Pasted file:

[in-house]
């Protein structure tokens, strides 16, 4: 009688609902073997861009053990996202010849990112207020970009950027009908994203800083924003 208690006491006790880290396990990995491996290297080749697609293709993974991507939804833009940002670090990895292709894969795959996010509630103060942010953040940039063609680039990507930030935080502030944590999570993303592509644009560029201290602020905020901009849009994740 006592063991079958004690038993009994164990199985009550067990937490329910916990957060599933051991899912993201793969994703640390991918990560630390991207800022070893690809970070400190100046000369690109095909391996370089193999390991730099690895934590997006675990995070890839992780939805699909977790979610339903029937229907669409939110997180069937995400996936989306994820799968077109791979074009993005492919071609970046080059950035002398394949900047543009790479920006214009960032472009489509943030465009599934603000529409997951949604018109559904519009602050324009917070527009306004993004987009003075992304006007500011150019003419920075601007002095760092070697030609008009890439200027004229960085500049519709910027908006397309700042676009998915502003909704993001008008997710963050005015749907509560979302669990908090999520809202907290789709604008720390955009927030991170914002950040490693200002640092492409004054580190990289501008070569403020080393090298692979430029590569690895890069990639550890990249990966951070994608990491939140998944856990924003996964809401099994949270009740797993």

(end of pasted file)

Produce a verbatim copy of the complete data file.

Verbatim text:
[in-house]
């Protein structure tokens, strides 16, 4: 009688609902073997861009053990996202010849990112207020970009950027009908994203800083924003 208690006491006790880290396990990995491996290297080749697609293709993974991507939804833009940002670090990895292709894969795959996010509630103060942010953040940039063609680039990507930030935080502030944590999570993303592509644009560029201290602020905020901009849009994740 006592063991079958004690038993009994164990199985009550067990937490329910916990957060599933051991899912993201793969994703640390991918990560630390991207800022070893690809970070400190100046000369690109095909391996370089193999390991730099690895934590997006675990995070890839992780939805699909977790979610339903029937229907669409939110997180069937995400996936989306994820799968077109791979074009993005492919071609970046080059950035002398394949900047543009790479920006214009960032472009489509943030465009599934603000529409997951949604018109559904519009602050324009917070527009306004993004987009003075992304006007500011150019003419920075601007002095760092070697030609008009890439200027004229960085500049519709910027908006397309700042676009998915502003909704993001008008997710963050005015749907509560979302669990908090999520809202907290789709604008720390955009927030991170914002950040490693200002640092492409004054580190990289501008070569403020080393090298692979430029590569690895890069990639550890990249990966951070994608990491939140998944856990924003996964809401099994949270009740797993």